About Me

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I'm an assistant professor of neuroscience at Washington State University in Vancouver, where I use tiny zebrafish (the size of an eyelash!) as a model system to study human hearing loss and how we can prevent it. I'm also a long-time Toastmaster and I teach communication workshops. This blog represents the merging of my two passions - science and communication, which has really become one central passion - the science of communication. There's a revolution in science right now...the idea that we scientists should sometimes leave the lab and talk about what we do, and why we do it, to real people. This blog looks at why we should do this, and how to actually talk about science with non-scientists (and with each other!). Portions of this blog are also featured on Qualia, the AAAS MemberCenter blog site.

Monday, December 16, 2013

FameLab: share your science in 3 minutes or less

Last week I competed in FameLab USA, a science communication contest sponsored by NASA and National Geographic.  Each contestant gets 3 minutes, and only 3 minutes, to talk about research that interests them.  No powerpoint, no graphs, just you, maybe a basic prop, and the audience.

Competing in FameLab was a fantastic experience!  I placed in the top three in the San Francisco regional, so I may have a chance to go on to the US finals.  I’ll post videos soon of my speeches, and I’m going to feature various aspects of FameLab in a series of blog posts, including guest bloggers than I met at the contest.

In this first post I feature an overview of the competition as an encouragement to all of you science communicators out there-you should enter!  FameLab is truly international, with regional contests in over 20 countries.  In the US, contests are generally associated with large scientific meetings. Topics in my regional varied widely, with several on astrobiology (the search for signs of life on other planets) and others on marine biology, such as the secret life of squid.  The winner was a geologist who caught our attention with her rock-paper-scissors opening (spoiler: geologists always choose “rock”!).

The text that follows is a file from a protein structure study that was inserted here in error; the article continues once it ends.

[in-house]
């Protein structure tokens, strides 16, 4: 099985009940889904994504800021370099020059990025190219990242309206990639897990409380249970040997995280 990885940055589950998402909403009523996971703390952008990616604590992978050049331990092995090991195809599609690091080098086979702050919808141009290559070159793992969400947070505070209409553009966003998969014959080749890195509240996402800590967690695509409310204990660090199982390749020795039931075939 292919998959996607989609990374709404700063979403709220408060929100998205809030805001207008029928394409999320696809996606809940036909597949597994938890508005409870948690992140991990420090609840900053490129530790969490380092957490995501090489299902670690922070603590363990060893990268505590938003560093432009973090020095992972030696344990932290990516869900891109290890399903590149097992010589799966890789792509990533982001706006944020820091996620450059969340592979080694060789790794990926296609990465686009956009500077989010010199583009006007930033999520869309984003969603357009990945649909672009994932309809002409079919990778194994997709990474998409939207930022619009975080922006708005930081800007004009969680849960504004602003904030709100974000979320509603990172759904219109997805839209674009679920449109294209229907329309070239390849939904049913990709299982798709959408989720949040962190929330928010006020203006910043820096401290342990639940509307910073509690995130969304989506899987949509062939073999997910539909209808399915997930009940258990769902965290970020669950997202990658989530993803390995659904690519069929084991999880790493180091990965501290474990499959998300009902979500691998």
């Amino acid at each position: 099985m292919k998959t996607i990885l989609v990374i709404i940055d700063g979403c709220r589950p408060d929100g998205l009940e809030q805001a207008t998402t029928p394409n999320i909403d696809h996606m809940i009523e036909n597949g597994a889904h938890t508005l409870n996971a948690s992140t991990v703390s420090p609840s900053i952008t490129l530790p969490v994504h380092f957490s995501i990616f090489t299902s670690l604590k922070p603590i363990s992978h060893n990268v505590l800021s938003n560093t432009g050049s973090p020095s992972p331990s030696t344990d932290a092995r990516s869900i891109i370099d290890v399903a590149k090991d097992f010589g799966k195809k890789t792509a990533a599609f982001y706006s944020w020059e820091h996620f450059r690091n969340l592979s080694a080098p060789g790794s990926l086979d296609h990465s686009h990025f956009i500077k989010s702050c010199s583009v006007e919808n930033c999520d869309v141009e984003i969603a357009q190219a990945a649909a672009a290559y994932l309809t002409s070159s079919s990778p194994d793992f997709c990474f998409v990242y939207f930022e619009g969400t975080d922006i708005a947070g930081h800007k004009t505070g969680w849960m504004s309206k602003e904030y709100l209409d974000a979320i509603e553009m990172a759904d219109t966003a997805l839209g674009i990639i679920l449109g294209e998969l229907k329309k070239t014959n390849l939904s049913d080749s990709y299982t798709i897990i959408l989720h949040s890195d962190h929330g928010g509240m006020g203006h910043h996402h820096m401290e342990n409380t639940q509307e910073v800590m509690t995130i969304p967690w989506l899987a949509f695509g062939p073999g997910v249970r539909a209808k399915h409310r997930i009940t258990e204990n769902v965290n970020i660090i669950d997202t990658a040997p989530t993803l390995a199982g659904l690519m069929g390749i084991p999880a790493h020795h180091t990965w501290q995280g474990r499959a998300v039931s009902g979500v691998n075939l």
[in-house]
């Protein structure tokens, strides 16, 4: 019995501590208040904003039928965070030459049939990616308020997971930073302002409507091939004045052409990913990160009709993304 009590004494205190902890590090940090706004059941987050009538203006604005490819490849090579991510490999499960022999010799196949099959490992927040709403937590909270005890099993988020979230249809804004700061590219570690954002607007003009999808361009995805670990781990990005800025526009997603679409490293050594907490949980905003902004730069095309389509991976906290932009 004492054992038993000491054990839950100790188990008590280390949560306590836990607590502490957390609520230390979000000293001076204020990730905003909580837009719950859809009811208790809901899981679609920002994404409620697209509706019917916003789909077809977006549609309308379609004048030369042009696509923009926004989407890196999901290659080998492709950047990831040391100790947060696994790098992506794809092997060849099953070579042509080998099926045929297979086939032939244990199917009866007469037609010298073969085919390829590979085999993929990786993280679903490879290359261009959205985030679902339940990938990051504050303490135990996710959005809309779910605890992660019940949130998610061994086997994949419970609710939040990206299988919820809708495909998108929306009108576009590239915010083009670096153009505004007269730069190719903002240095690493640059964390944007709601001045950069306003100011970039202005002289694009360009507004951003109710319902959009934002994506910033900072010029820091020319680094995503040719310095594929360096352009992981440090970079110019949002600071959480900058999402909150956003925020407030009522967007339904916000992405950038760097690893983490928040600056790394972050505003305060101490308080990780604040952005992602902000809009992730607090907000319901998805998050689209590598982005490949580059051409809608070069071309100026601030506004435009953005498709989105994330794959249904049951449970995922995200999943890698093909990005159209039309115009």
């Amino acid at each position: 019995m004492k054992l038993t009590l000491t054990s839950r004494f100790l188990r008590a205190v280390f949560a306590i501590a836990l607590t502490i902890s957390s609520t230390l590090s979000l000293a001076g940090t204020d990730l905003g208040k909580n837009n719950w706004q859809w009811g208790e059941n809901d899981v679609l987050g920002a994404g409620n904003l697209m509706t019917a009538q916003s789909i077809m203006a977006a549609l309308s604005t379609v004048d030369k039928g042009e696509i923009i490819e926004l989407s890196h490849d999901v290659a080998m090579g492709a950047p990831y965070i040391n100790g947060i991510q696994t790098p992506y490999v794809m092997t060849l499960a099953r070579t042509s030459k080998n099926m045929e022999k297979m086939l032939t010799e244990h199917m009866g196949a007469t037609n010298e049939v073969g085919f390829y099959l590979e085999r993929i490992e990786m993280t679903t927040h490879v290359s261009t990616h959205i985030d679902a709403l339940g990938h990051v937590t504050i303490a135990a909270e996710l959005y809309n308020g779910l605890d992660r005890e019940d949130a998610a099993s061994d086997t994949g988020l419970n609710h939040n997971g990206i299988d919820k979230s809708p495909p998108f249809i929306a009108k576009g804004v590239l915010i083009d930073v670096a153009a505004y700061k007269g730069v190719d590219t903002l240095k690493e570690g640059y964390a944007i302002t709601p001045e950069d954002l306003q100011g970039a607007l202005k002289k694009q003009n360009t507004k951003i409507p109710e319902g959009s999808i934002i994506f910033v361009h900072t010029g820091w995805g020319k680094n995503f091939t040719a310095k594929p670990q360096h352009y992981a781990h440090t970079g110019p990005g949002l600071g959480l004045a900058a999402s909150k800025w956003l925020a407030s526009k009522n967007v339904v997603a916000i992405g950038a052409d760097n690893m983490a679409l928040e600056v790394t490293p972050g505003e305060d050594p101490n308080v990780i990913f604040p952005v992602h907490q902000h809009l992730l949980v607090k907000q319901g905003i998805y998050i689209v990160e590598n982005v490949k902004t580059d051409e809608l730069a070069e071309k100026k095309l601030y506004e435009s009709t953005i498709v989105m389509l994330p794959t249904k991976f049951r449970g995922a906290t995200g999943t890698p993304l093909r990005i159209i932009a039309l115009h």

Each talk was both informative and entertaining; a great mix sure to leave a lasting impression.  No FameLab competition near you?  You can submit a video for the online “regional”, or organize an unofficial event in your town.  I may have my students give FameLab-style presentations about their research in my neuroscience class this spring.  The possibilities are endless, and with only 3 minutes, they go by quickly!

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